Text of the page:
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Want to develop wellbeing?

Start with a core of trust.
As leaders, if we are to grow our own wellbeing and create a working environment that supports the wellbeing of others, then one of the critical skills we must develop is a core of trust – a core of trust in ourselves that extends to everyone around us.

The core of trust, according to Stephen M. R. Covey in The Speed of Trust is a combination of both character and competence.

We can hardly ‘be well’ if we can’t respect ourselves, if we don’t demonstrate character. Character being to operate with personal integrity and honourable intent.

To be feeling well in our role we also need to know that along with being a good person we are also doing a good job, that we have competence. Competence meaning we have the demonstrated capabilities to perform our leadership role as evidenced by a proven track record of results.

So how do we actually ‘do’ trust?

We make sure that people see and hear our integrity, intent, capabilities and results reflected in our daily behaviours.

In The Speed of Trust Covey identifies these 13 specific behaviours to both establish trust and restore it when it is lost.

1. Talk straight

Be honest. Tell the truth. Let people know where you stand. Use simple language. Call things what they are. Demonstrate integrity. Don’t manipulate people or distort facts.

2. Demonstrate respect

Genuinely care for others. Show you care. Respect the dignity of every person and every role. Treat everyone with respect, especially those who can’t do anything for you. Don’t fake caring.

3. Create transparency

Tell the truth in a way that people can verify. Be open and authentic. Err on the side of disclosure. Operate on the premise of ‘What you see is what you get. ’ Don’t have hidden agendas.

4. Right wrongs

Make things right when you are wrong. Apologise quickly. Make restitution where possible. Demonstrate personal humility. Don’t cover things up. Don’t let pride get it the way of doing the right thing.

5. Show loyalty

Give credit freely. Acknowledge the contributions of others. Speak about people as if they were present. Don’t disclose others’ private information.

6. Deliver results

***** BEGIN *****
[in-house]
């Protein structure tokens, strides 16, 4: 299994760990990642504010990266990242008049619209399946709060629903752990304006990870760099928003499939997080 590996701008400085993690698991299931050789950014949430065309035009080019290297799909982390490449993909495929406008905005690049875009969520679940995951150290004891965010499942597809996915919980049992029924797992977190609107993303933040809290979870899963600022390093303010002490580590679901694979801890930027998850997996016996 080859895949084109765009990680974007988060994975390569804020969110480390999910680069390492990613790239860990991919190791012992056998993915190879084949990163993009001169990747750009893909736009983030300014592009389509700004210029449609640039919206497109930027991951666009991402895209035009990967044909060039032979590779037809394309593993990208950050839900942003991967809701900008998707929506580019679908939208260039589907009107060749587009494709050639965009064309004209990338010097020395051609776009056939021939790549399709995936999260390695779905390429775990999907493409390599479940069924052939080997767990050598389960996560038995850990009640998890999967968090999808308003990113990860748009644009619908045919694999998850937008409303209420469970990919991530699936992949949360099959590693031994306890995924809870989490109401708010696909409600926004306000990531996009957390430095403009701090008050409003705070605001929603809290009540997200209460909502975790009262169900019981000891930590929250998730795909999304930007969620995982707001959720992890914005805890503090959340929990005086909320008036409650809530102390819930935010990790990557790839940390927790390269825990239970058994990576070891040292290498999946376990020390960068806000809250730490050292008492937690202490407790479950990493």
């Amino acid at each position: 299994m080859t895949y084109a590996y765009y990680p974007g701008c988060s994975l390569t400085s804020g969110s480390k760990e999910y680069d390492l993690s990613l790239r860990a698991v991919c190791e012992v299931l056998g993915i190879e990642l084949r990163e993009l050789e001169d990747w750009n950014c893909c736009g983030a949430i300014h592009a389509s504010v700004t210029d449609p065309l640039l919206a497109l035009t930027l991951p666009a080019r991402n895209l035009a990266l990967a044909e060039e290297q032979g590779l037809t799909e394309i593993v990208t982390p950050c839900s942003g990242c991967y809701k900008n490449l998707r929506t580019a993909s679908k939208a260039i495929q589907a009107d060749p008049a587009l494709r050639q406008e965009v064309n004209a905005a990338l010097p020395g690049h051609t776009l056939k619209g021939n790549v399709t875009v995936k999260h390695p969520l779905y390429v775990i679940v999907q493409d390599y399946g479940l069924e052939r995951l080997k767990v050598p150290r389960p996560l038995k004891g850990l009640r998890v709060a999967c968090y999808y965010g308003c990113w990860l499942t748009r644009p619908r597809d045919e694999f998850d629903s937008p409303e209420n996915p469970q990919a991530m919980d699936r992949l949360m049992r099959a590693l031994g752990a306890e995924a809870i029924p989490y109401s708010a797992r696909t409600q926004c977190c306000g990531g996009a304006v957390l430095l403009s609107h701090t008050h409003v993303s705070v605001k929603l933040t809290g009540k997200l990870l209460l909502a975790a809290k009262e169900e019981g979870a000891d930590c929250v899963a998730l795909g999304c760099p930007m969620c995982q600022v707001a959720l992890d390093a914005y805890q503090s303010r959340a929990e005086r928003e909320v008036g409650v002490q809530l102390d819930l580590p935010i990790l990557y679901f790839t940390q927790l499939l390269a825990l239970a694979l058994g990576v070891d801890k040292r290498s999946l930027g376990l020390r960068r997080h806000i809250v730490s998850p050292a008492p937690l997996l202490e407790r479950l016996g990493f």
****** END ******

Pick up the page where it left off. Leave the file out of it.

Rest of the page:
Establish a track record of results. Get the right things done. Accomplish what you are hired to do. Don’t over-promise and under-deliver. Don’t make excuses for not delivering.

7. Get better

Continuously improve. Increase your capabilities. Be a constant learner. Develop feedback systems – both formal and informal. Act on the feedback you receive. Thank people for feedback.

8. Confront reality

Address the tough stuff directly. Acknowledge the unsaid. Lead out courageously in conversation. Don’t skirt the real issues. Don’t bury your head in the sand.

9. Clarify expectations

Disclose and reveal expectations. Discuss them. Validate them if needed and possible. Don’t violate expectations. Don’t assume that expectations are clear or shared.

10. Practice accountability

Hold yourself accountable. Hold others accountable. Be clear on how you’ll communicate how you’re doing – and how others are doing. Don’t avoid or shirk responsibility.

11. Listen first

Listen before you speak. Listen with your ears – and your eyes and heart. Find out what the most important behaviours are to the people you are working with. Don’t assume you know what matters most to others.

12. Keep commitments

Say what you are going to do, then do what you say you are going to do. Make commitments carefully and keep them. Make keeping commitments the symbol of your honour.

13. Extend trust

Appropriately extend trust to others based on the situation, risk, and credibility (character and competence) of the people involved. Have a propensity to trust. Don’t withhold trust because there is risk involved.

Of these behaviours are some more important to you than others? Are some a particular strength? Are there others that you are not so comfortable with? If you had to choose three that you would like to overhear someone say about you, what would they be?

When we behave in ways that allow us to both trust ourselves and engender trust in others it cannot help but strengthen our personal wellbeing and in turn make an enormous difference in all aspects of our personal and professional life.

As we lead and manage our own wellbeing so do we lead and manage the wellbeing of others and of our organisation.

If you would like to know more about how to develop and apply this crucial leadership skill register on the QASSP website for your closest workshop ‘Building High Performance Teams Through a Culture of Trust’.

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